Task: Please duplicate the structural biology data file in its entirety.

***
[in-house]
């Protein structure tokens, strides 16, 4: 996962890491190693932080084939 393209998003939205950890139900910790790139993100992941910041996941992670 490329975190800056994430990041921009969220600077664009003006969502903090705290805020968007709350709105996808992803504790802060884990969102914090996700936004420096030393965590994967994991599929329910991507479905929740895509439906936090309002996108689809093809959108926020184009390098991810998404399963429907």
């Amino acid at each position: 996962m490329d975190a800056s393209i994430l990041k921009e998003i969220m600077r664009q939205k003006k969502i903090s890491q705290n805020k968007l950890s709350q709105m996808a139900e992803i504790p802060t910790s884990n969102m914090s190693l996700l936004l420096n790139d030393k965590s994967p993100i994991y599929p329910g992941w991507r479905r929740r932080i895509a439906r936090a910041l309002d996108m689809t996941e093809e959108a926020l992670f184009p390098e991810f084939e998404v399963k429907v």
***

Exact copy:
[in-house]
């Protein structure tokens, strides 16, 4: 996962890491190693932080084939 393209998003939205950890139900910790790139993100992941910041996941992670 490329975190800056994430990041921009969220600077664009003006969502903090705290805020968007709350709105996808992803504790802060884990969102914090996700936004420096030393965590994967994991599929329910991507479905929740895509439906936090309002996108689809093809959108926020184009390098991810998404399963429907």
């Amino acid at each position: 996962m490329d975190a800056s393209i994430l990041k921009e998003i969220m600077r664009q939205k003006k969502i903090s890491q705290n805020k968007l950890s709350q709105m996808a139900e992803i504790p802060t910790s884990n969102m914090s190693l996700l936004l420096n790139d030393k965590s994967p993100i994991y599929p329910g992941w991507r479905r929740r932080i895509a439906r936090a910041l309002d996108m689809t996941e093809e959108a926020l992670f184009p390098e991810f084939e998404v399963k429907v």